A thrown cheese must bounce just once in the area beyond the line that divides the alley in two before striking the skittles. Each player's turn consists of three consecutive throws, after which the total number of skittles toppled is scored, and the skittles returned to their starting positions. Fallen skittles remain where they are between throws, except in cases where a pin ricochets off a back or side wall and topples further pins; the rogue pin is removed, and its victims replaced (they do not count). Similarly, pins toppled by a cheese after it has hit a wall are replaced between throws and do not score. If all the pins are knocked over after the first or second throws, they are returned to the starting position. Thus, the maximum score in one turn is 27 points. In some rule sets, scoring does not begin until the throw in which the Kingpin is toppled.

West Country Skittles

The pins used are slightly shorter than those from the Midlands, standing roughly 9 inches tall with the shape of short, fat cigars. The wooden balls used are spherical, roughly 5 inches in diameter. The alley is shorter (c. 24 feet) and narrower (c. 6 feet) than Long Alley skittles, and is not divided, with a uniform surface all the way along. Again, a Kingpin, X, is used, either in the middle or at the front, and similar scoring variations exist to those played in Long Alley skittles.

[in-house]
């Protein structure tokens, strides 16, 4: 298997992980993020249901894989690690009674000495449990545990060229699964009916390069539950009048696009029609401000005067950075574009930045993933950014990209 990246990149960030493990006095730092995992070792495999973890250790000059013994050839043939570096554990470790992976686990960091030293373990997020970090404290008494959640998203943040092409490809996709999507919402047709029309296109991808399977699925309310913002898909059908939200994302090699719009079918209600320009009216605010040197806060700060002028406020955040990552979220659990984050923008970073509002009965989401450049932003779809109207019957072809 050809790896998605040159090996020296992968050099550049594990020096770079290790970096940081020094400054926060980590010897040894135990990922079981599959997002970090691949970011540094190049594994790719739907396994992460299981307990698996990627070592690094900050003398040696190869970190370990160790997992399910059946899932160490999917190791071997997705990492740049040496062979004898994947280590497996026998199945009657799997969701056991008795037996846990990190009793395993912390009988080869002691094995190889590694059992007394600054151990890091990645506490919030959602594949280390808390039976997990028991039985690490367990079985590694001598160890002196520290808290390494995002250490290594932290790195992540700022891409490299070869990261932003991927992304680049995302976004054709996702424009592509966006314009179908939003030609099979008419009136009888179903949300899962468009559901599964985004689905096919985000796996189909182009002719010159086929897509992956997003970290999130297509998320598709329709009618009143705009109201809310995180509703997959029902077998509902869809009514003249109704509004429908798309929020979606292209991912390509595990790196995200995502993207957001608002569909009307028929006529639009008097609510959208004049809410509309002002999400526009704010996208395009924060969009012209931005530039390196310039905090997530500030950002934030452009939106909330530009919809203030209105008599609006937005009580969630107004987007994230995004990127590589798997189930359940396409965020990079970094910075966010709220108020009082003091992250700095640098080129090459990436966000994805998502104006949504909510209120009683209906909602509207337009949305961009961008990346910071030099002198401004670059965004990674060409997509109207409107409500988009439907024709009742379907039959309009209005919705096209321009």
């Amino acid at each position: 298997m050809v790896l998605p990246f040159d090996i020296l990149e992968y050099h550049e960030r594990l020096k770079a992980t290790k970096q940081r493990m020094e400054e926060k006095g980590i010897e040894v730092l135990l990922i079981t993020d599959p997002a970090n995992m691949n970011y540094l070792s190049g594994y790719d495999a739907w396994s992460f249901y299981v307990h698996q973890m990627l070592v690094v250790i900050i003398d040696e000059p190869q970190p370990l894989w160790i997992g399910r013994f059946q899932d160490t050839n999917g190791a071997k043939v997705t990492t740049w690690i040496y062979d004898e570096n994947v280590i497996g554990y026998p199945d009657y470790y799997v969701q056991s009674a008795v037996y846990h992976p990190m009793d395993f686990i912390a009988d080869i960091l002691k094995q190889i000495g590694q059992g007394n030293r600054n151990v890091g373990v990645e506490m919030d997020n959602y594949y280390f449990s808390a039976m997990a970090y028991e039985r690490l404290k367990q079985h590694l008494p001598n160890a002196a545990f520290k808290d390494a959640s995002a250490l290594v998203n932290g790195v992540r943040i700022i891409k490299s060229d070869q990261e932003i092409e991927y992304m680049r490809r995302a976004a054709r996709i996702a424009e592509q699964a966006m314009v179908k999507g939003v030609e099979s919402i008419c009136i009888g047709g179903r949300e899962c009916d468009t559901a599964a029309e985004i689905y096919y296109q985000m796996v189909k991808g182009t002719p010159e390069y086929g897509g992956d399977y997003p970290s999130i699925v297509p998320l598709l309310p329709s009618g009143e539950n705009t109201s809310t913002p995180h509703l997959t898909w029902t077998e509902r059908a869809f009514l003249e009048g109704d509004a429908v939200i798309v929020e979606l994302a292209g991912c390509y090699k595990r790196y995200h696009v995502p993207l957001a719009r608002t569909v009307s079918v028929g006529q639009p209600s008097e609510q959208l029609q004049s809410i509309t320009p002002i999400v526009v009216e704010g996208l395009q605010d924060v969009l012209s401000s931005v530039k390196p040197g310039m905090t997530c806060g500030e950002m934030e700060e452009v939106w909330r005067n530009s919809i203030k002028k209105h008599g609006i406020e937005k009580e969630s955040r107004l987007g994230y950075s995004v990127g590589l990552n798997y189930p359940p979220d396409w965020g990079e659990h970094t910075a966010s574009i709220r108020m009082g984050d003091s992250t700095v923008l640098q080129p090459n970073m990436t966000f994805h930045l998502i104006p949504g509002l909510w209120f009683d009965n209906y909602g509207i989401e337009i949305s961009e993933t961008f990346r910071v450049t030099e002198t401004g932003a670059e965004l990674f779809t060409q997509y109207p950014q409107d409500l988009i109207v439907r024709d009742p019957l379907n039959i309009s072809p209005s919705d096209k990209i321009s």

Each turn consists of three bowls (rolls, not throws) of the ball for the full length of the alley, and scoring is again dictated by the number of pins toppled.

A typical game to play would be a series of 5-10 legs, each of which consists of one turn by each player. The highest score each leg wins the leg and the player who wins the most legs wins the match.

Alternatively, a team game might involve teams of 12 players taking 5 turns each (so a total of 12×5×3=180 throws or bowls, 15 throws/bowls per player) with the team with the highest final score being the winners.

Please message me with further rules and variations!

A very nice alcoholic cocktail. A friend of mine claims he invented it, but since I have drank remarkably similar drinks in pubs with the same name, I am suspicious. It is called skittles because the taste is similar to a mouthfull of the sweets of the same name.

To make it pour the following into a pint glass (or any glass really):

  1. 50ml of vodka. Smirnoff red is best.
  2. 50ml of Taboo.
  3. 50ml of Blue Curaçao. I suggest Bols.
  4. Enough orange juice to half fill glass.
  5. Top up to a full with lemonade.

Very nice.

For more drinks, see Everything bartender.

Skit"tles (?), n. pl. [Of Scand. origin. &root;159. See Shoot, v. t., and cf. Shuttle, Skit, v. t.]

An English game resembling ninepins, but played by throwing wooden disks, instead of rolling balls, at the pins.


© Webster 1913.

Log in or register to write something here or to contact authors.